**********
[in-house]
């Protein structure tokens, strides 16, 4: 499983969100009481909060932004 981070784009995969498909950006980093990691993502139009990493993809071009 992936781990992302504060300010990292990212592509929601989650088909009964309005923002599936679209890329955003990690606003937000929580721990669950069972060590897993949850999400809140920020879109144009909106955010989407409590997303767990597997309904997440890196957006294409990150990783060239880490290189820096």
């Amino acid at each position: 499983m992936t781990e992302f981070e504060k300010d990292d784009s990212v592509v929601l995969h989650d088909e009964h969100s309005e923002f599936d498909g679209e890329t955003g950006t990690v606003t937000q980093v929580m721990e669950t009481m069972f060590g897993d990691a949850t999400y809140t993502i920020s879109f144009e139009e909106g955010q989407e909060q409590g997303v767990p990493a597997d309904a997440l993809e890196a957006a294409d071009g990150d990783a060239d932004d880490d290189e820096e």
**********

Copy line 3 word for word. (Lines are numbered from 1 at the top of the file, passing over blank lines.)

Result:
């Amino acid at each position: 499983m992936t781990e992302f981070e504060k300010d990292d784009s990212v592509v929601l995969h989650d088909e009964h969100s309005e923002f599936d498909g679209e890329t955003g950006t990690v606003t937000q980093v929580m721990e669950t009481m069972f060590g897993d990691a949850t999400y809140t993502i920020s879109f144009e139009e909106g955010q989407e909060q409590g997303v767990p990493a597997d309904a997440l993809e890196a957006a294409d071009g990150d990783a060239d932004d880490d290189e820096e």